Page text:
An Assortment of Productivity Tips

This is mostly a collection of my notes on productivity and little tips for saving time or being more efficient while doing knowledge work.

Organization vs Execution

To me most productivity advice either falls under “organization” or “execution”. Organization being advice like “create task lists”, “process your inboxes”, etc. I could write a whole separate post just this category. Whereas execution is all about finding the time to actually do the tasks that are on your plate.

Attention and Focus

I’ve noticed that a lot of the advice on the execution side is really boils down to managing your attention and focus. And what’s facinating is that a lot of the most popular advice and techniques just deal with focus and different levels of abstraction.

  • Mindfullness Meditation
  • Pomodoro Technique
  • Time-block planning / scheduling

So many techniques

In my post on how I get things done as a tech lead, I talk about the methods I use. It’s mostly still the same today though use time block planning a lot more.

Don’t live life by default - Scott Hanselman

Avoid Distractions

Always be Learning

  • Newsletters for different technologies and communities
  • Pocket - for saving articles to read later
  • If you have lots of internal presentations or meeting recordings to watch, import them into a podcast app
    • PocketCasts - my favorite podcast app
    • change playback speed, remember play position, listen to audio while folding laundry
  • https://kill-the-newsletter.com/ - to consume newsletters as an rss feed
  • Youtube Premium
    • totally worth it IMHO
    • No ads!
    • Offline downloads and background listening on mobile
    • Creators get paid for your views
  • Inoreader - my favorite rss reader

Avoid the mouse and save your keystrokes

You only have so much time and keystrokes left so in general, automate as much as possible.

  • Pressing Ctrl + Backspace will delete the last word you typed
  • speed up informational videos (< > youtube keyboard shortcuts)
  • use markdown-like shortcuts in google docs, confluence, slack, etc.
  • global hotkeys
    • win+. windows emoji picker
    • alt+a mute in zoom (change setting to make this global)
    • alt+tab or command+tab
    • alt+f4 to close a window

Remap keys

If you find a keyboard key or hotkey that you use frequently but it’s awkward to type then you should use a utility to remap it.

Some I use:

  • remap capslock key
    • a lot of people map it to ctrl but I personally do esc
    • you can map shift+capslock to capslock if you still want that functionality
    • have a look at A useful Caps Lock key if you’re on mac
  • remap alt+f4 to capslock+q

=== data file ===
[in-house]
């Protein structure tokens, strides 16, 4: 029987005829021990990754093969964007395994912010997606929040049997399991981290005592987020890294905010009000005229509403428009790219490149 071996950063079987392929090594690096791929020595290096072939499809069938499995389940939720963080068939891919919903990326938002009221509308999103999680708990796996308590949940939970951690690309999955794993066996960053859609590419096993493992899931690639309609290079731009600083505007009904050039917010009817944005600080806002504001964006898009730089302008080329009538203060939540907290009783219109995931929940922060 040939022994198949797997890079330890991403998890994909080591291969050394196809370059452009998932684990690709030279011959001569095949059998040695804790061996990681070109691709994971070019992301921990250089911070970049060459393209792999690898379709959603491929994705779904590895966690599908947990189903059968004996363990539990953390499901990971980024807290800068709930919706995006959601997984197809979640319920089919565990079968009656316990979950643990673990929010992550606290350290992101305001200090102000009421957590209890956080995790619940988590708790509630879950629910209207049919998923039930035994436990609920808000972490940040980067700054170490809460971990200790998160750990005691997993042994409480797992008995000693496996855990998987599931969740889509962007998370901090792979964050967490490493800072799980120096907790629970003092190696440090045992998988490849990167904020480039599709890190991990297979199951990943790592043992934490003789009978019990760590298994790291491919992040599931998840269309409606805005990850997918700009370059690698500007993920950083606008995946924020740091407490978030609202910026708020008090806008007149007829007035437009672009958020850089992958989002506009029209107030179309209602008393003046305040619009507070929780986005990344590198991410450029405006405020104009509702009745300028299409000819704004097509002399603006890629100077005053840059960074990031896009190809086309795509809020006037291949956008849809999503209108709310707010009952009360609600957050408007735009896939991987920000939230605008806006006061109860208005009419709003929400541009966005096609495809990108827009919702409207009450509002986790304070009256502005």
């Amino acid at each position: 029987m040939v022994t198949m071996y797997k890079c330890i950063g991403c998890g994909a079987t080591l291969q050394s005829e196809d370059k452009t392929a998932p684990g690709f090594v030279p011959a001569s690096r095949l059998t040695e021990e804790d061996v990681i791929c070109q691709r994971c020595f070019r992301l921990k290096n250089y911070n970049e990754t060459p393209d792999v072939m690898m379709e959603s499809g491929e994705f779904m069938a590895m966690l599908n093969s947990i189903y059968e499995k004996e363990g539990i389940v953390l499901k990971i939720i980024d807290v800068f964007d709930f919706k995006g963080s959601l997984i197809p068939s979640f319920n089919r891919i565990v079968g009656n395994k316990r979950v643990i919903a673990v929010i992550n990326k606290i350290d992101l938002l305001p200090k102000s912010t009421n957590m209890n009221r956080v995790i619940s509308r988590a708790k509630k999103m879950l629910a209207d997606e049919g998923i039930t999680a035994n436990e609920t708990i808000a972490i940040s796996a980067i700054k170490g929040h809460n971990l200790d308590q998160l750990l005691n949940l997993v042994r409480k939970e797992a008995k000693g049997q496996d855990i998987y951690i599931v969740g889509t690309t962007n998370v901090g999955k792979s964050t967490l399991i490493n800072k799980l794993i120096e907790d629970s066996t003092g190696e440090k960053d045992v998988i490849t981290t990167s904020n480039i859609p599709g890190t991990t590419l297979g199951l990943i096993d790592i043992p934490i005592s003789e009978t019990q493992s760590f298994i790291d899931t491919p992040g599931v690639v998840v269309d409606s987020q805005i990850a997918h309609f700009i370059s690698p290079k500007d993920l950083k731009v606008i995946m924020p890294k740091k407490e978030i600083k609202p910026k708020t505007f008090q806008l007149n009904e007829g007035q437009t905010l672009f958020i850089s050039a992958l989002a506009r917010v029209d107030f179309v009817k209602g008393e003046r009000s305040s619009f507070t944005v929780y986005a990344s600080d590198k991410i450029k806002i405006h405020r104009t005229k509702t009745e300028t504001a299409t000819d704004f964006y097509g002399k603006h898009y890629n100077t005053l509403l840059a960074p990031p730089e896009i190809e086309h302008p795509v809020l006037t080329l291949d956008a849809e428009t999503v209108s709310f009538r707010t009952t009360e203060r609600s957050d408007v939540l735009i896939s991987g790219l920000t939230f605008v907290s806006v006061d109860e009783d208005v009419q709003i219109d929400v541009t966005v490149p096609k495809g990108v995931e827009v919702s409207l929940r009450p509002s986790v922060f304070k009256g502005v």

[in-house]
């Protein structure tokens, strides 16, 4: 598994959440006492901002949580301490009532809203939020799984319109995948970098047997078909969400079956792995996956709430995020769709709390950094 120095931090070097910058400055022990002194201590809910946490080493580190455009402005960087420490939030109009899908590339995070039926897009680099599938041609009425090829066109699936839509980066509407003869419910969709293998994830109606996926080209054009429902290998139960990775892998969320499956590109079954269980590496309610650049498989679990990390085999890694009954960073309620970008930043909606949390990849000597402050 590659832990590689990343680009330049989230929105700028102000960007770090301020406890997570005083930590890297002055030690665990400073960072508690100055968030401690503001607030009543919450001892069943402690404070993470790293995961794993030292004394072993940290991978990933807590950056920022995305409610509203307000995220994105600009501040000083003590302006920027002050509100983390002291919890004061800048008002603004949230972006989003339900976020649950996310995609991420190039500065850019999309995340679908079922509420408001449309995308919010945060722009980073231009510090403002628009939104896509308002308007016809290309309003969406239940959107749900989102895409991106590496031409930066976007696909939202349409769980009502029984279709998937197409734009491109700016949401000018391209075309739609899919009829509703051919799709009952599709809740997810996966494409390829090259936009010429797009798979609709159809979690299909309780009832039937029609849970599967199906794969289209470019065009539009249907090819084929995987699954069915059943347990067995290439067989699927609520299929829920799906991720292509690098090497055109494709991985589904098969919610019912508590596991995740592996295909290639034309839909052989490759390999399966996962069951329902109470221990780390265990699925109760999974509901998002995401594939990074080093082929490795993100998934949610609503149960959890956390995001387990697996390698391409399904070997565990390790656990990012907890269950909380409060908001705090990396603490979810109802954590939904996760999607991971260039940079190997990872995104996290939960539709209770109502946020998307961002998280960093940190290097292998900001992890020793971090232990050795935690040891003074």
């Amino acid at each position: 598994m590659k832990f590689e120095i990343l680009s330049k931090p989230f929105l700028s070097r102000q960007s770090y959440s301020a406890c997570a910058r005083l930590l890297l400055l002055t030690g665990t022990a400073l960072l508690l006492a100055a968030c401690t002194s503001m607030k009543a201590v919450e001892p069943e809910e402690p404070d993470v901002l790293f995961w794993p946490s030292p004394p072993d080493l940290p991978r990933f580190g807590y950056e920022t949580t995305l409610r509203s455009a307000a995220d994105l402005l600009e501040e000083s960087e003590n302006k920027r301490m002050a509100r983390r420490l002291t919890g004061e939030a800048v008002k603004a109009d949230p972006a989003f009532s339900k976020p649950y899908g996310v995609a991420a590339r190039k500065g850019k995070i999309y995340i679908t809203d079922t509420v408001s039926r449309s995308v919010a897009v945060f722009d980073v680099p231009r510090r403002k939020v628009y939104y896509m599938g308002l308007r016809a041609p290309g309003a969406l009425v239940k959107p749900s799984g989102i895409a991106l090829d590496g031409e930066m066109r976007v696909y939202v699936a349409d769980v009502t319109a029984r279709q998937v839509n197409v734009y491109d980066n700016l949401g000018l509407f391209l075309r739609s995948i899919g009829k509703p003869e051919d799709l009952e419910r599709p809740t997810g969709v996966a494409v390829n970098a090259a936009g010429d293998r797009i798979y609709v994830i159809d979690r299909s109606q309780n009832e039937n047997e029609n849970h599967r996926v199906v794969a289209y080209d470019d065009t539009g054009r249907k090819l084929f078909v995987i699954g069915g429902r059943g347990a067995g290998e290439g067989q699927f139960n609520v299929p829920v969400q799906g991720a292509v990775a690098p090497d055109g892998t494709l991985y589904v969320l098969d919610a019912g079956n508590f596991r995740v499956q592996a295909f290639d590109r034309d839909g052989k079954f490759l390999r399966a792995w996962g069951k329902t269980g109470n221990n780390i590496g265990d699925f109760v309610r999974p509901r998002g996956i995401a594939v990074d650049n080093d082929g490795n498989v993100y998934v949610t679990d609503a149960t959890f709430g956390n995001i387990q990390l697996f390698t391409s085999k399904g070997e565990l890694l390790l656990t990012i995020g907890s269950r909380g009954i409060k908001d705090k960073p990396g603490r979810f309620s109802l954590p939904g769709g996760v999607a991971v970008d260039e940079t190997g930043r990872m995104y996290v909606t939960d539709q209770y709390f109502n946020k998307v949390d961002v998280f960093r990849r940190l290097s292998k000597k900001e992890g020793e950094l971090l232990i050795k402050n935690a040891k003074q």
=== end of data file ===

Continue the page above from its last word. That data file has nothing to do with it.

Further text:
• capslock+n is backspace since I was getting RSI from reaching for backspace button so frequently
  • capslock + h,j,k,orl remapped to ,,, to mimic simple vim key bindings
  • capslock+{1|2} for switching between virtual desktops

In his post on autohotkey, Hillel Wayne talks about fast window switching by creating hotkeys to pull up specific apps. These are some of the ones I have:

  • win+z - zoom
  • win+w - browser windows
  • win+c - code editor
  • win+backtick - terminal
  • win+s - slack

On windows you can achieve something similar by pinning apps to the taskbar and using the built-in taskbar hotkeys.. I think you can do this with Alfred on mac.

Text expansion

I’ve only been using a text expansion app the last couple of years but I regret not starting sooner because it’s a game changer! There are tons of potential ways it can save you time but here are some of the ones I use the most:

  • personal info like email addresses or phone numbers
  • things you type all the time like client/company/project names
  • hard to type characters or words
  • text utilities like typing out the current date

There are lots free/paid text expanders but I like Espanso because it’s cross-platform and open source and you configure it entirely with a yaml config file. I could probably write an entire post on my espanso setup. But there are lots of alternatives:

You can also use a key remapper like autohotkey for text expansion with a bit more manual effort.

Misc

  • enable clipboard history (native in Windows)
    • Alfred on mac
    • Ditto for more features
  • chrome profiles for different personalities
  • setup custom searches in Chrome
  • Microsoft powertoys adds some very handy functionality
    • always on top
    • always awake
    • global mute (win+shift+a)
    • command executor (alfred on mac)
    • key remapper

For developers

Powershell aliases

I have a bunch of these just to save me a few keystrokes by not having to type git in from of my most-used git aliases. I mostly use powershell these days but most shells have similar capabilities.

# Git helpers
Function st { git st $args }
Function stand { git standup $args }
Function ci { git ci $args }
Function cia { git ci --amend $args }
Function rsh { git reset --hard $args }
Function p { git pr $args }
Function ri { git rebase -i $args }
# Runners
Function nr { npm run $args }
Function dn { dotnet watch $args }
# leverage PSFzf
Function fsa {Invoke-FuzzyGitStatus | % { git add $_ }}
# list and execute psake tasks for a specific project from any directory
Function fp {Get-PSakeScriptTasks -BuildFile \path\to\project\psakefile.ps1 | Invoke-Fzf | % { Invoke-PSake $_ }}

Automate machine setup

Now that you’ve optimized your setup and are in the habit of making tweaks and optimizations as the need arises, you should make sure it’s easily repeatable when you have to change machines.